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Evaluation of Military Criminal Investigative Organizations Child Death Investigations

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The MCIOs are responsible to investigate unattended deaths of children within their jurisdiction.3 T he MCIOs also conduct inquiries when deaths involve a non-active duty decedent and occurs on a military installation within the United States and no other Federal, State, or local law enforcement agency assumes lead agency status to investigate the death.4 The MCIOs generally define unattended deaths as any death not resulting from combat or pre-existing and previously diagnosed medical conditions, which most often stem from natural causes, such as children in hospice care. MCIOs investigate attended deaths, generally defined as a death that occurs when a child is hospitalized, but normally do so only when foul play is suspected. The purpose of an unattended death investigation is to establish the cause, mechanism, and manner of death, as well as to collect evidence to support judicial proceedings when appropriate. In equivocal deaths5 investigators work as a team with other professionals, for example, a medical examiner, to resolve medico-legal investigations of death. See Appendix B, Table B-1 for a manner of death breakdown of the 82 child death cases evaluated. Although many elements of child death investigations are similar in any unattended death investigation, child death investigations require unique knowledge by the agents, such as childhood psychological and physical development, and skill sets, such as child interviews and examining family history, acquired through specialized training and experience, particularly when the manner of death is in question. DoDI 5505.10, Criminal Investigations of Noncombat Deaths paragraph E.1 January 10, 1996 and 4.a. August 15, 20136 requires the DoD IG establish policy and evaluate program performance related to criminal investigations. We initiated this project to determine whether MCIO child death investigations were investigated as required by guiding policies and standards.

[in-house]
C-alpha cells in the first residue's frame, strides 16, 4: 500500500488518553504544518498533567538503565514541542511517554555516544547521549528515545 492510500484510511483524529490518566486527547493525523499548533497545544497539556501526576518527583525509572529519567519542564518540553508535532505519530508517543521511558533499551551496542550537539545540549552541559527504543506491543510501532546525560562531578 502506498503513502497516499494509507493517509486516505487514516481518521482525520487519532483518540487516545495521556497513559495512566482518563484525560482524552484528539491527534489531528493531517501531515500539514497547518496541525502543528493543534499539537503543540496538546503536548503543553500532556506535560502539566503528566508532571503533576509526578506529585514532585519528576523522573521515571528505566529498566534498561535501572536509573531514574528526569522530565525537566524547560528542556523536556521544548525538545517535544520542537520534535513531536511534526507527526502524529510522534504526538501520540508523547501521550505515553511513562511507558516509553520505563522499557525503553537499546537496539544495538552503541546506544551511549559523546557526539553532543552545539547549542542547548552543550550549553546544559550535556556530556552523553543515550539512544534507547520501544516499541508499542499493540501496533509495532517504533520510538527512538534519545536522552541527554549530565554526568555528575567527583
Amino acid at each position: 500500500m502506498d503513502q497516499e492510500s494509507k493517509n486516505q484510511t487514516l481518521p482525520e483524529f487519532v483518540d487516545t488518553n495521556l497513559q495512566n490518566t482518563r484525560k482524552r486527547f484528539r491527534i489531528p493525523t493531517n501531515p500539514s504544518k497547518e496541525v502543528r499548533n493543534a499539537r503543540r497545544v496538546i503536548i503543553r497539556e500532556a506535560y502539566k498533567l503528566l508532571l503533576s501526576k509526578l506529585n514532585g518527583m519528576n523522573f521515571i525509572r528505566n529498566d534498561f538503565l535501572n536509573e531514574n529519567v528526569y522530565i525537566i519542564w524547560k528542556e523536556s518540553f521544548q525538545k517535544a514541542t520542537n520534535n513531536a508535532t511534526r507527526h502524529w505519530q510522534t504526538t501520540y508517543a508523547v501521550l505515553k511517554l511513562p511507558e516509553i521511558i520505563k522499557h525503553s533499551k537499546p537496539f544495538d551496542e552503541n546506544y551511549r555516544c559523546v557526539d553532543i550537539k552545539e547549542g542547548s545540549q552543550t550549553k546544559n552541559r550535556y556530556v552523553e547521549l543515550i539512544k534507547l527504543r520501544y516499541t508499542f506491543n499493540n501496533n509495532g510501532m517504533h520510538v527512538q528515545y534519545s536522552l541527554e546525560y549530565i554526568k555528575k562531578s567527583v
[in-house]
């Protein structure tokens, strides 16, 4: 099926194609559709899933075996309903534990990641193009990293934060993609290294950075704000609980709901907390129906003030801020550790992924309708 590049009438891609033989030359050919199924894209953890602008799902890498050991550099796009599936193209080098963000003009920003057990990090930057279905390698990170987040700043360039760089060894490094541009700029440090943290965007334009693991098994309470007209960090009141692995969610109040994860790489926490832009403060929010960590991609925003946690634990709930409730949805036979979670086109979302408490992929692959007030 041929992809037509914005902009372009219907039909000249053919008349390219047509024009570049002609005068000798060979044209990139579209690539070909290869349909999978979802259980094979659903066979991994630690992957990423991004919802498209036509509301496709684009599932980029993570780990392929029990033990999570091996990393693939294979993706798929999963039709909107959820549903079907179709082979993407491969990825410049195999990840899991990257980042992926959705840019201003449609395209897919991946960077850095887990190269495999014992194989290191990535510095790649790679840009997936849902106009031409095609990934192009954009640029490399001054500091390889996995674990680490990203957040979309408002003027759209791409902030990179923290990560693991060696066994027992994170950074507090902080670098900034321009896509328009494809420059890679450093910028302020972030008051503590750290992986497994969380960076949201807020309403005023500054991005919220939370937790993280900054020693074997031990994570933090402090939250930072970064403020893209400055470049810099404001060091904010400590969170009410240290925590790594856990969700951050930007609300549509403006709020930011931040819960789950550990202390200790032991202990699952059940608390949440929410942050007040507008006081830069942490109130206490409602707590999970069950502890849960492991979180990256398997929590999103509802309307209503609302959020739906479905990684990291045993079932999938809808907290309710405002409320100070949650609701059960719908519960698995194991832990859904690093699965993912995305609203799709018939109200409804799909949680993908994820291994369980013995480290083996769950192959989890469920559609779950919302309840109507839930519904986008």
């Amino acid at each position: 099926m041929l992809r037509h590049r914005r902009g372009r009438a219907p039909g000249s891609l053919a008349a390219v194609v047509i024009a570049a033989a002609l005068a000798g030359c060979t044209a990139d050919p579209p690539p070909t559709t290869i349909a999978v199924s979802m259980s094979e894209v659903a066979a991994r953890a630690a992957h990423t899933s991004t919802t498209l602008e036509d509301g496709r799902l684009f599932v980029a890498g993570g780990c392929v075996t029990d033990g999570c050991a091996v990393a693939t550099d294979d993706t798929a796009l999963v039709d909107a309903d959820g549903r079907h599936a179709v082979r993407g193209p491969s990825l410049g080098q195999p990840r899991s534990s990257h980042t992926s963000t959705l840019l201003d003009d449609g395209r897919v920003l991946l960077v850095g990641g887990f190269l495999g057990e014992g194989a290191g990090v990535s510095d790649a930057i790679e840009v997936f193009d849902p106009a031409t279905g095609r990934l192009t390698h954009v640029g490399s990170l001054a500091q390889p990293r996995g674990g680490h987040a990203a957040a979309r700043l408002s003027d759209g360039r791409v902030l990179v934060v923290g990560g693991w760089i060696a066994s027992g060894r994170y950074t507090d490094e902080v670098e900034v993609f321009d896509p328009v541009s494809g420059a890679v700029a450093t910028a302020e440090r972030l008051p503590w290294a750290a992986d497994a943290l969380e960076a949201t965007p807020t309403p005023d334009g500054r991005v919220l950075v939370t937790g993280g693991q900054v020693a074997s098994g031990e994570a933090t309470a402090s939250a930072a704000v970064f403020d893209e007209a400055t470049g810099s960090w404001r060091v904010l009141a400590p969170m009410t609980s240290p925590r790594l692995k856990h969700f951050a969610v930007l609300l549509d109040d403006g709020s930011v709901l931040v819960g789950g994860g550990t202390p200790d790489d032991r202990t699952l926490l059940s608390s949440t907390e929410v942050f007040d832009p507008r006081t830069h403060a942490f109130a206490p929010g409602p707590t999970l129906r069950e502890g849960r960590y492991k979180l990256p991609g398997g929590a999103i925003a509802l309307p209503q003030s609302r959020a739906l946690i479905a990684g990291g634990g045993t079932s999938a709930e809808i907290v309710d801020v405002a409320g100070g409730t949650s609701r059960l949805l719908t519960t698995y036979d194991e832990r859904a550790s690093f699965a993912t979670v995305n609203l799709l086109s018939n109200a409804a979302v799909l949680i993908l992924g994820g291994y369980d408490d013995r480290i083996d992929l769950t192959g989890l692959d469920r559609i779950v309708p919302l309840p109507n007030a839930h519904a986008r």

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  • Administration and Management
  • Sociology and Law

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